So, it’s been a minute, hasn’t it? It’s been about six weeks of minutes. I could blame my absence on some travel, an editing project I accepted, my struggle with irregular verbs and the past tense in the Spanish class I’m taking, or simply the ubiquitous fear of the blank page–and all that would be true. At some point, you just get overwhelmed thinking of how to catch up with everything. Then I remembered… no, I really don’t have to catch up. Just sit down a write a simple post and let that suffice.
So here we go. At the end of September, we took our first trip outside of Monteverde (not counting our day trip to San Jose to get fingerprinted). We journeyed to the town of La Fortuna, which lies beside Lake Arenal and the Arenal Volcano. The volcano there is dormant but not extinct. That means it isn’t spewing anything at the moment but it could at any time. It is considered the youngest and most active volcano in Costa Rica.
Back in 1968, they didn’t know that because for 500 years it was just Cerro Arenal, or Arenal Hill–a small, tree-covered mountain. Then, at 7:30 a.m. on Monday, July 29, she blew. The eruptions continued unabated for several days, burying over 15 square kilometers under rocks, lava, and ash. When it was over, the eruptions had killed 87 people and buried 3 small villages. Giant rocks–some weighing several tons–were flung more than half a mile away at a rate of 1,300 mph. After that, until around 2010, tourists could relax in one of the many thermal hot springs in the area and watch the lava flow at night. Then it suddenly stopped. Today, it emits toxic steam and gasses, but that’s about it. That’s why no one is allowed to hike beyond its foothills. And of course, that could change at any moment.
La Fortuna is not very far from Monteverde as the crow flies, but that crow would fly over the continental divide and protected rainforests that cannot be disturbed by roads and traffic. So you either take a 3.5 hour drive around the north shore of the lake or you do what we did–jeep, boat, jeep. It’s about an hour drive to Lake Arenal, followed by a 20-minute boat ride, and then another 10-minute drive into town. They don’t need jeeps any more, but they still call it that. And the roads are still rocky enough that the vans can’t go much faster than 15-20 mph for most of the trip.
La Fortuna itself is much more of a typical Central American town, dominated by a Catholic church overlooking a proper town square. It’s about 3,000 ft lower than Monteverde in elevation, and you can feel the heat. It’s situated on an agricultural plain, not in a rainforest, so they don’t have the sense of jungle and wildlife to which we have become accustomed. But everything is dominated by the volcano. It seems to have its own weather pattern. It’s really all you can look at.
We rode horses on some lava flows (see above) and enjoyed sitting in hot springs in 90-degree weather. Fun times.
Perhaps the best part was returning to Monteverde after seven days and, for the first time, feeling like we were home. The air was cooler and thinner, and the rainforest enveloped us once again.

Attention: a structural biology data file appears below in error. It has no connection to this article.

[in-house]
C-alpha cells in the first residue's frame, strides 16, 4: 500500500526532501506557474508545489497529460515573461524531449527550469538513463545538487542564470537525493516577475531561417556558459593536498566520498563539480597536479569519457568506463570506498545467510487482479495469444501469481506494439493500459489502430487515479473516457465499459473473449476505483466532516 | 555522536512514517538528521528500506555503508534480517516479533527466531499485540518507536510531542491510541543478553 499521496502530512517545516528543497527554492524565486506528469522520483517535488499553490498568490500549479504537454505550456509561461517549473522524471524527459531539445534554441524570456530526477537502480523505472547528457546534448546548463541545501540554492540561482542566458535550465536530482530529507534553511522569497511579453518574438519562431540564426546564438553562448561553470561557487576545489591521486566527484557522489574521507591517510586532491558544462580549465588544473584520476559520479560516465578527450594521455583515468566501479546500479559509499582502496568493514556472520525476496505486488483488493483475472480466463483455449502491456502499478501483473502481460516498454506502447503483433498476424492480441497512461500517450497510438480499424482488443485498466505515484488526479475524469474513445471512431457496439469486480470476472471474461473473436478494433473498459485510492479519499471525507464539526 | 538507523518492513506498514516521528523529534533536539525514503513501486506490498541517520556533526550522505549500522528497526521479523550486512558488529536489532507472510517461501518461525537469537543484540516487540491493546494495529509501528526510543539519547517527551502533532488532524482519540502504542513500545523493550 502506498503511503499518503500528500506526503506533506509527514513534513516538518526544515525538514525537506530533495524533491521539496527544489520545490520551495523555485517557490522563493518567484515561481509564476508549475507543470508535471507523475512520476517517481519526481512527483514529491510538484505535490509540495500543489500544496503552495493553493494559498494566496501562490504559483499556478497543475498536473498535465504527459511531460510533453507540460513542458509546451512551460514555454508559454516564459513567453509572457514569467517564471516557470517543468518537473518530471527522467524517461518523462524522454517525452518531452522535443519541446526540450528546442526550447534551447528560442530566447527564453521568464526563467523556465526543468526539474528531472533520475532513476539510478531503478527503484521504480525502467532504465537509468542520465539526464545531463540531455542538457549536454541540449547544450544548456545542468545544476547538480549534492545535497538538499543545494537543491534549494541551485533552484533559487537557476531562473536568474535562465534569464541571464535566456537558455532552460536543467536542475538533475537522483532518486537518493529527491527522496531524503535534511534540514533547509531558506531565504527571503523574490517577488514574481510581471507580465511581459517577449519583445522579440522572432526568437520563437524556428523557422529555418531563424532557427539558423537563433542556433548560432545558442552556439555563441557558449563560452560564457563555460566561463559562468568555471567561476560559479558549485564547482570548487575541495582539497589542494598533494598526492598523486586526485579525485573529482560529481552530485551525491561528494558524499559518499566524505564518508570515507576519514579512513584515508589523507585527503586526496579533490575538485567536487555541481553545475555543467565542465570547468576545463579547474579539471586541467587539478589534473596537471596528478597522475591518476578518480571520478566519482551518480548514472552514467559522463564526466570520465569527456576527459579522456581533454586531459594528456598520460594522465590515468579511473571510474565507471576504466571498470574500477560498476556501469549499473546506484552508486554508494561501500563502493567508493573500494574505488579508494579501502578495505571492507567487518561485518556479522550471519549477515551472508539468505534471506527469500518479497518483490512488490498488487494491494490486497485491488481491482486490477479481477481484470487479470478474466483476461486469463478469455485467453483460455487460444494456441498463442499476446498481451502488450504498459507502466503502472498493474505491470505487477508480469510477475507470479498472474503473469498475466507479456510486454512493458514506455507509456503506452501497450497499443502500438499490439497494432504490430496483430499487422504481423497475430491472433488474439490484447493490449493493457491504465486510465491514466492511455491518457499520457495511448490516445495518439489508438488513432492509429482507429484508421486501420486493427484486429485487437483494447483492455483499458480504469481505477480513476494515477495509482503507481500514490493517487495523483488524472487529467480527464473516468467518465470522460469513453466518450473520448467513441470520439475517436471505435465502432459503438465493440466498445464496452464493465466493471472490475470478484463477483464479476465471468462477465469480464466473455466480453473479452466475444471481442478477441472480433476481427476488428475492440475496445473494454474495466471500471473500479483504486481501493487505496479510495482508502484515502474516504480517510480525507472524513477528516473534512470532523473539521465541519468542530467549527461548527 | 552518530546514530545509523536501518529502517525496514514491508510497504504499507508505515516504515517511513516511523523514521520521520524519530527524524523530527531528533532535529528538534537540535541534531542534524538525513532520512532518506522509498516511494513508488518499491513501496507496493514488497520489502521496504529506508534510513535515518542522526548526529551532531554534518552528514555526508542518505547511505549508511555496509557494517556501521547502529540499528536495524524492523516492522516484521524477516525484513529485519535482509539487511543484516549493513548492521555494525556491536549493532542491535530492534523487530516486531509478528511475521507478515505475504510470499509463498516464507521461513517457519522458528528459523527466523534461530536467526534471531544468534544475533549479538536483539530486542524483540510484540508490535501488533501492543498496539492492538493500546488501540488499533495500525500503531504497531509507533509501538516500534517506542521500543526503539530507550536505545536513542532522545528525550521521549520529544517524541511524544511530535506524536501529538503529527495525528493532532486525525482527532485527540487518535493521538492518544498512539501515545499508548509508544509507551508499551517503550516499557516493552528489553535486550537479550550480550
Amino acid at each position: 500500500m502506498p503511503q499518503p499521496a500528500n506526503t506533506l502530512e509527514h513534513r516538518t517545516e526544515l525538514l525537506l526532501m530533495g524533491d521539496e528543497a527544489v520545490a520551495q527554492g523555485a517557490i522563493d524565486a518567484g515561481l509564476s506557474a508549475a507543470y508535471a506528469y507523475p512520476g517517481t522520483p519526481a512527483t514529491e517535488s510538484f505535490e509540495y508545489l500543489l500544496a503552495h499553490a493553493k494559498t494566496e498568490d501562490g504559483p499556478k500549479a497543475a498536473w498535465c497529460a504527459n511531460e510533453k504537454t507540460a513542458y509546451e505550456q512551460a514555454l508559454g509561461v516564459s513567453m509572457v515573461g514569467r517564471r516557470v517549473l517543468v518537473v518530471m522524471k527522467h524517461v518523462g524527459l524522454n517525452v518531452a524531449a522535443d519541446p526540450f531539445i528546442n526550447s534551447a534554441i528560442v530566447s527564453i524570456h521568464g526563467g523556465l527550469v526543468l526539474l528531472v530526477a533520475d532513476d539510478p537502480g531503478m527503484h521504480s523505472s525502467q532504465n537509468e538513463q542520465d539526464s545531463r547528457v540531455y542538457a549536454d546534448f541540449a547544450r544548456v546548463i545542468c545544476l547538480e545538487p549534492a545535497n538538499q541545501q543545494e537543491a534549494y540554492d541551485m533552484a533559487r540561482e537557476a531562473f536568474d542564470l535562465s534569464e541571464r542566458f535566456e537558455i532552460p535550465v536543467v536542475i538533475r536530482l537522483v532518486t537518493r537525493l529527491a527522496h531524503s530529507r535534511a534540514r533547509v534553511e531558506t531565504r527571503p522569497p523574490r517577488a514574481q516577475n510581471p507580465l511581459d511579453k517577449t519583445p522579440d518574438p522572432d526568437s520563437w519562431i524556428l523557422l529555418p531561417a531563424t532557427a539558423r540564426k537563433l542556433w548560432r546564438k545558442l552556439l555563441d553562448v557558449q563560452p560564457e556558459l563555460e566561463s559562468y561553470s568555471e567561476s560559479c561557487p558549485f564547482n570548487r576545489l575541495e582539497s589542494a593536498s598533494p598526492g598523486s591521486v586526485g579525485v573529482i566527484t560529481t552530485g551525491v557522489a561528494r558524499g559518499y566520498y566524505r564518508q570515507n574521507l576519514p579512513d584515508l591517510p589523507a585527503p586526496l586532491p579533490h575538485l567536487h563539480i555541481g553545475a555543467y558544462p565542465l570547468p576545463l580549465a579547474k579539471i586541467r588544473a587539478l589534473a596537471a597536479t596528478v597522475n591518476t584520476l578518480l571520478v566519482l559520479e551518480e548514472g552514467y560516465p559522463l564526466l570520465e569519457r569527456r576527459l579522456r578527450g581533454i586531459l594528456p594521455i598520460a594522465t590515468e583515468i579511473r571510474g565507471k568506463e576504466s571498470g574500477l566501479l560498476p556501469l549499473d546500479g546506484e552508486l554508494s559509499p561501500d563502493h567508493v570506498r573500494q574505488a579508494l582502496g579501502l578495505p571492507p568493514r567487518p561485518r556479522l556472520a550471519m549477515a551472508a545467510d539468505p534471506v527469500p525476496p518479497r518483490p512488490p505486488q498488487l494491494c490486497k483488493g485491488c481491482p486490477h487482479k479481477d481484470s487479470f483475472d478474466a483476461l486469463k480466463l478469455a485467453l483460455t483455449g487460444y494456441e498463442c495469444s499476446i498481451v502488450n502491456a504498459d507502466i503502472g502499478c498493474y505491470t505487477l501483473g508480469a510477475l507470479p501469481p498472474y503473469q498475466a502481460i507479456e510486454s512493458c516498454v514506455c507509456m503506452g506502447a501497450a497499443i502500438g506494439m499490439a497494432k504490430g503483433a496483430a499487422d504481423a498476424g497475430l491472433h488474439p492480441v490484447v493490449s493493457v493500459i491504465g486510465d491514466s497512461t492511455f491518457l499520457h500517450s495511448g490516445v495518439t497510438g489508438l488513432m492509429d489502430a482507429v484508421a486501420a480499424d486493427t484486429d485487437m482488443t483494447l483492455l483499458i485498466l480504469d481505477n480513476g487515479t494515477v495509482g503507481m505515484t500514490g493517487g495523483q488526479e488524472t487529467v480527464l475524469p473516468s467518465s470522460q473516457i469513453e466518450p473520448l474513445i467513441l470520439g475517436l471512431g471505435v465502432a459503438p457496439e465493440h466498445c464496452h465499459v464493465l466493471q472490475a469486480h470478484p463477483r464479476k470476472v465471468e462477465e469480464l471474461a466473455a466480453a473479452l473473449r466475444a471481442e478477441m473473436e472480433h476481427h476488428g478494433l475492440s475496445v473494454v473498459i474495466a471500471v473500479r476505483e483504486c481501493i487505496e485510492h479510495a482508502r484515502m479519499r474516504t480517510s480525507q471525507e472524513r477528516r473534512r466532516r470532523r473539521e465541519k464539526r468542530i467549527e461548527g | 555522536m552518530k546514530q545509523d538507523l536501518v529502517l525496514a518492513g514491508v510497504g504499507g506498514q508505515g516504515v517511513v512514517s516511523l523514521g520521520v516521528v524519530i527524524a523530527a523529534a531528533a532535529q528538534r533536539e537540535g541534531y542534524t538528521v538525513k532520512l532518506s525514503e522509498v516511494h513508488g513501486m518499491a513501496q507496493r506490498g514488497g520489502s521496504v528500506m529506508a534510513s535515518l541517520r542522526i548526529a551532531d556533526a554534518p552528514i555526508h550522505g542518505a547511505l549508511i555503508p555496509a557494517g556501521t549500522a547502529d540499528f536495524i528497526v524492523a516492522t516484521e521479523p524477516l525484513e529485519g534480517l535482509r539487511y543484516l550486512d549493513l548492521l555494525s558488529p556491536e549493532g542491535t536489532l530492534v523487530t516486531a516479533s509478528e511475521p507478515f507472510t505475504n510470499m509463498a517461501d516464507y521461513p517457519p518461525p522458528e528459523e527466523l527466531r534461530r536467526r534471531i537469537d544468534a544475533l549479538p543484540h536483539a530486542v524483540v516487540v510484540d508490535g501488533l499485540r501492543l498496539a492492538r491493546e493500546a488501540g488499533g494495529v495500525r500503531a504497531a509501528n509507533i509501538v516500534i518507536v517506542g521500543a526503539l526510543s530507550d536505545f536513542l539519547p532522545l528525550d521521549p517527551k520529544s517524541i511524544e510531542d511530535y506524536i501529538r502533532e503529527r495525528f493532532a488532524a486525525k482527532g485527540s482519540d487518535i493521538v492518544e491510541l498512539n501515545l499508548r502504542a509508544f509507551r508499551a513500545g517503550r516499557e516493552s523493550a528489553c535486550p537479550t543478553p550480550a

More locally, without a doubt one of my favorite places in Monteverde are the series of benches about a 15-minute walk from our house. They sit on an overlook pointing southwest. On a clear day you can see the valley as it stretches into the province of Guanacaste, then the Pacific waters of the Gulf of Nicoya, and finally, the Nicoya Peninsula beyond that. Some of Costa Rica’s most spectacular beaches lie on the other side of that peninsula.
The sun sets a little to the right of this view and the nightly show it puts on is spectacular and different every night. We don’t go there daily, but several times a week. I feel rather stupid taking pictures of it each time, but how can you not? No filters necessary.
Even hardened, longtime locals still drift out to the benches near sunset, or to one of the many restaurants with a view.
Weather-wise, there has been a change. October traditionally has the worst weather of the year here, as it is the peak of the rainy season. While those of you in the States are enjoying your pumpkin spice, leaf peeping, and apple picking, we are normally being deluged with daily torrential rains. We braced ourselves from the horror stories: “28 straight days of rain,” “the power goes out,” “the internet goes out,” “keep bottled water in case the water goes out,” “stock up on cans of soup and tuna in case the roads wash out!” But I gotta say… not so bad. Global warming hits rainforests first and things have substantially dried up here since even 5 or 10 years ago. And while that may be convenient for us, let’s not consider this a positive development. It rained most days in September and October, sometimes as hard as I’ve ever seen it rain. But mornings were usually clear and the rains generally lasted only about an hour. There may have been one or two days that it rained all day since we arrived in July.
November quickly dispatched with the rainy season and things have turned much cooler than I ever imagined. I thought my days of crisp, cool air were over. Not so much. Jean is grateful for the few sweaters she brought. Morning temps can be chilly this time of year. Not US chilly, but 55-65 degrees. And remember, these houses don’t have a speck of insulation, so when the winds howl over the mountains, things get nippy. In December, the real windy season begins. Again, there are horror stories: “It will feel like you are going to lose your roof!” “The creaking and cracking sounds your house makes!” “Tie everything down!” We’ll see. In the coming weeks, I will be diligent. I look forward to telling you about the Costa Rican women Jean is working with and about the holiday traditions, new and old, we encounter.
Until then, pura vida, mae.